In my experience when working on a multi-model project, the developers on that project tend to grab hold of all the project’s source code and build it all using some kind of Maven build-all POM project. You know the sort of thing I mean: a build-all module is a module that contains a list of other modules that get built is a specific order. I use one to build the CaptainDebug github samples and it looks like this:
<project xmlns="http://maven.apache.org/POM/4.0.0" xmlns:xsi="http://www.w3.org/2001/XMLSchema-instance" xsi:schemaLocation="http://maven.apache.org/POM/4.0.0 http://maven.apache.org/xsd/maven-4.0.0.xsd"> <modelVersion>4.0.0</modelVersion> <groupId>com.captaindebug</groupId> <artifactId>build-all</artifactId> <version>1.0-SNAPSHOT</version> <packaging>pom</packaging> <name>The Build All Pom File</name> <description>Pom file that co-ordinates the whole build</description> <modules> <module>../dependency-injection-factory</module> <module>../powermock-tips</module> <module>../address</module> <module>../xml-tips-xmlbeans</module> <module>../xml-tips-jaxb</module> <module>../xml-tips-blog</module> </modules> </project>
More recently I was working on a project that was organised slightly differently and which relied heavily upon a company wide Maven “remote” repository. The idea here was that developer A worked on Project A. When he/she was happy that the code was okay, it was deployed to the repository for use by other developers. So far, so good. Problems arose when Maven snapshots were used and the snapshot artefacts were modified often.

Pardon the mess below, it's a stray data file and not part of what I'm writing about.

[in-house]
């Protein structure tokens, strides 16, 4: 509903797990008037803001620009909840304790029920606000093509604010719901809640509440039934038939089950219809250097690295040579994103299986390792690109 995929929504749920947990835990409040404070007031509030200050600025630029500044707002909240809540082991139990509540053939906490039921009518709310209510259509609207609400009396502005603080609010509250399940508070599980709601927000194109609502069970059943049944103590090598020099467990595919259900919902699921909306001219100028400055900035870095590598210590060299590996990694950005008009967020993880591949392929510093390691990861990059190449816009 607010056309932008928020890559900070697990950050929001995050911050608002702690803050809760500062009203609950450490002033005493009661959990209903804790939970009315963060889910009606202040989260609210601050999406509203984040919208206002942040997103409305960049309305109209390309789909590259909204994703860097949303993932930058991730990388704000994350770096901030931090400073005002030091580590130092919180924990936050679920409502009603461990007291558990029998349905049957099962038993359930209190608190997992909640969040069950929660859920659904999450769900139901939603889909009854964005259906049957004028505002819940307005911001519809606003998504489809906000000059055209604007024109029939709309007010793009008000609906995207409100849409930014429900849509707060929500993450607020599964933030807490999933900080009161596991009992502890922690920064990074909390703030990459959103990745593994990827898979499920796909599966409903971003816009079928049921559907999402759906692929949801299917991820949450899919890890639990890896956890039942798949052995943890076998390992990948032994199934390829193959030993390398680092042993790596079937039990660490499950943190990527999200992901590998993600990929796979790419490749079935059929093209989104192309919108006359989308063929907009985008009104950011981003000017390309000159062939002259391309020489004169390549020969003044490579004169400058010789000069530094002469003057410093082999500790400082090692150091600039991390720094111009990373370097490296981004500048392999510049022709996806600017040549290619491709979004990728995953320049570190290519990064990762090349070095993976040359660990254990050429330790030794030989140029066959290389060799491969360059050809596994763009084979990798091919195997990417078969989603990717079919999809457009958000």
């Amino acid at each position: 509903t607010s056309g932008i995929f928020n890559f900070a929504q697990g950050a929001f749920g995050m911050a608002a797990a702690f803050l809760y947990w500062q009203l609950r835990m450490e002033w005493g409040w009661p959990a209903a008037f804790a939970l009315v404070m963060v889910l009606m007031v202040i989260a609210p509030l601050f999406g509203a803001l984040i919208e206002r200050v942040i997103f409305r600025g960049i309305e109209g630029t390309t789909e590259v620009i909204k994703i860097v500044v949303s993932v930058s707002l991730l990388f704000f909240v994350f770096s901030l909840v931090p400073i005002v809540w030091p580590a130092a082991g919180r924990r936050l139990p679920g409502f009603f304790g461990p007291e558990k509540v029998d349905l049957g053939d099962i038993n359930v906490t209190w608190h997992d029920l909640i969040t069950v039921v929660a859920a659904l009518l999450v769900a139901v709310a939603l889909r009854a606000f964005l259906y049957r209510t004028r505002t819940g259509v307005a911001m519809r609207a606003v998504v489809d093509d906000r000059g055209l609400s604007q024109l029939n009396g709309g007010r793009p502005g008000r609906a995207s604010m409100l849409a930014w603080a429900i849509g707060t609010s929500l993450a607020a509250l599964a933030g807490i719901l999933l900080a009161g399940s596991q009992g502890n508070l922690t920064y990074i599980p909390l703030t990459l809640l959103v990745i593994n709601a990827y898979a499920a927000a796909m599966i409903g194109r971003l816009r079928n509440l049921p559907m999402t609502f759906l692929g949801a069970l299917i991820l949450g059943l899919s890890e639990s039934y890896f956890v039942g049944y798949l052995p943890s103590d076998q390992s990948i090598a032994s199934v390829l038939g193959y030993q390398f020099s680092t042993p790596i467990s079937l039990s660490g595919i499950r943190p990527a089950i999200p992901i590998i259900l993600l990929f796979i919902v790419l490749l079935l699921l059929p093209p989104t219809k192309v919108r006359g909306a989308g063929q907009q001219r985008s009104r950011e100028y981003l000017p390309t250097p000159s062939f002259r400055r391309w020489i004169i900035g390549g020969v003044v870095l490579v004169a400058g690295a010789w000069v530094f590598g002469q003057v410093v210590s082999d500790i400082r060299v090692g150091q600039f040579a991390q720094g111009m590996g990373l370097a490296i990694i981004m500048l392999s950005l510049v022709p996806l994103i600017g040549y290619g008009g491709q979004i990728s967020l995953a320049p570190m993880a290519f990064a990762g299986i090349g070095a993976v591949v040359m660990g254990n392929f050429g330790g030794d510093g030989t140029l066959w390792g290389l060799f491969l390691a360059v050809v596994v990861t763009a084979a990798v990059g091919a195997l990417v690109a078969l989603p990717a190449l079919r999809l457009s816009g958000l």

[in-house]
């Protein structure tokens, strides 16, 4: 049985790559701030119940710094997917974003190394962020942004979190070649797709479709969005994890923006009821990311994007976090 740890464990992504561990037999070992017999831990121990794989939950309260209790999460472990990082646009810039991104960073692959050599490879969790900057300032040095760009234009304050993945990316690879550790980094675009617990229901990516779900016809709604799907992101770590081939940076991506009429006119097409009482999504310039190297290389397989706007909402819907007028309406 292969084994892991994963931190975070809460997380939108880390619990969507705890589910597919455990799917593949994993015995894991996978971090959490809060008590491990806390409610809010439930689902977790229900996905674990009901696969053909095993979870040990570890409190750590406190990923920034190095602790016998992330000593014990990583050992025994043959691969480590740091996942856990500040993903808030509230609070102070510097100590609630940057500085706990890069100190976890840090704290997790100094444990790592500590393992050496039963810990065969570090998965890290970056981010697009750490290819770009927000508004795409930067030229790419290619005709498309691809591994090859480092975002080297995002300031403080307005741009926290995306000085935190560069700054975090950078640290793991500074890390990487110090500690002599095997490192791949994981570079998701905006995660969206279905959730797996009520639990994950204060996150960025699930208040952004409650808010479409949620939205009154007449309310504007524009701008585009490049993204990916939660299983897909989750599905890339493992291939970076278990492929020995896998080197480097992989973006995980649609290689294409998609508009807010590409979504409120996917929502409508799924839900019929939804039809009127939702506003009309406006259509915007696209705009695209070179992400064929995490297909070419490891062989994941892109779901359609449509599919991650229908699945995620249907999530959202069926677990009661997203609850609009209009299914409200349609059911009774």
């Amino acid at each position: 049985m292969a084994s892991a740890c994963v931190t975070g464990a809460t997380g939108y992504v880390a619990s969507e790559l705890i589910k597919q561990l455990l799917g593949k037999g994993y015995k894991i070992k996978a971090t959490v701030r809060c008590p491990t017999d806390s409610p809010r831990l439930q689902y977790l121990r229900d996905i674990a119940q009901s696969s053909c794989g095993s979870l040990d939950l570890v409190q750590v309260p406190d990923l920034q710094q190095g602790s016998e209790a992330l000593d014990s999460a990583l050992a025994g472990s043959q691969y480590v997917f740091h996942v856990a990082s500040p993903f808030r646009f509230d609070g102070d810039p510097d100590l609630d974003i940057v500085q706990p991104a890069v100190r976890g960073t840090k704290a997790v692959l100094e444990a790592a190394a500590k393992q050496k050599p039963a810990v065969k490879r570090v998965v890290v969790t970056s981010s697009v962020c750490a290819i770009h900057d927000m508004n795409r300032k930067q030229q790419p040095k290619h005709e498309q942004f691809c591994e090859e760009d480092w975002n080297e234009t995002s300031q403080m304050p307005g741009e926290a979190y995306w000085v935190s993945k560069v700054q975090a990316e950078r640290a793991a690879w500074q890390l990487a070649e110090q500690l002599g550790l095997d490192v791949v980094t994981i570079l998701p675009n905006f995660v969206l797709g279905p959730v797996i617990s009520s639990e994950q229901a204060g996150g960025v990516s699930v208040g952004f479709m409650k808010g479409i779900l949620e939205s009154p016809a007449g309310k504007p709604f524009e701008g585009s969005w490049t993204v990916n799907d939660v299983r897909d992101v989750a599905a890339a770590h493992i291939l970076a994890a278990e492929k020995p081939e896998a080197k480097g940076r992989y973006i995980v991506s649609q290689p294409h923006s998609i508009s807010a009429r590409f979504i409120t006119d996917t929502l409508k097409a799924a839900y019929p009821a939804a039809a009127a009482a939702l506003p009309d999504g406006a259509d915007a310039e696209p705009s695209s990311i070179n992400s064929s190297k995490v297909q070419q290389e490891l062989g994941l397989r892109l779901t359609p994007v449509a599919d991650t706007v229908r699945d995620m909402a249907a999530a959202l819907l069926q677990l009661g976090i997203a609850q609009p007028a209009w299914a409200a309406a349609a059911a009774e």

Developer A would build their project and deploy it to the Maven repository as a snapshot. Developer B would need this latest update for their project, but their build would fail as the required JAR was not automatically downloaded from the remote repository to their local repository and they would be stuck with an old build.
The cause may have been a problem in the way the repository was configured, or a bug somewhere, or even the way Maven is supposed to work, but the fact that developers couldn’t automatically get hold of the right versions of artifacts did cause some unnecessary aggravation and lost time for all concerned.
The fix is, once you’ve discovered it, simple. You can either delete your local repository to force its rebuild, or you can start using proper Maven version numbers instead of snapshots and do the versioning yourself. This is more effort than it’s worth as developers have to talk to one another, sending out unnecessary emails etc.
My prefered solution was to use the Maven ‘update snapshots’ command line argument. To use this argument add either --update-snapshots or -U to your command line. For example:
mvn install -U
Once added, this command line arg forces Maven to check all snapshots in a remote repository and update your local repository if it’s out of date.
1The remote repository in this case was Apache Archiva although I prefer Artifactory.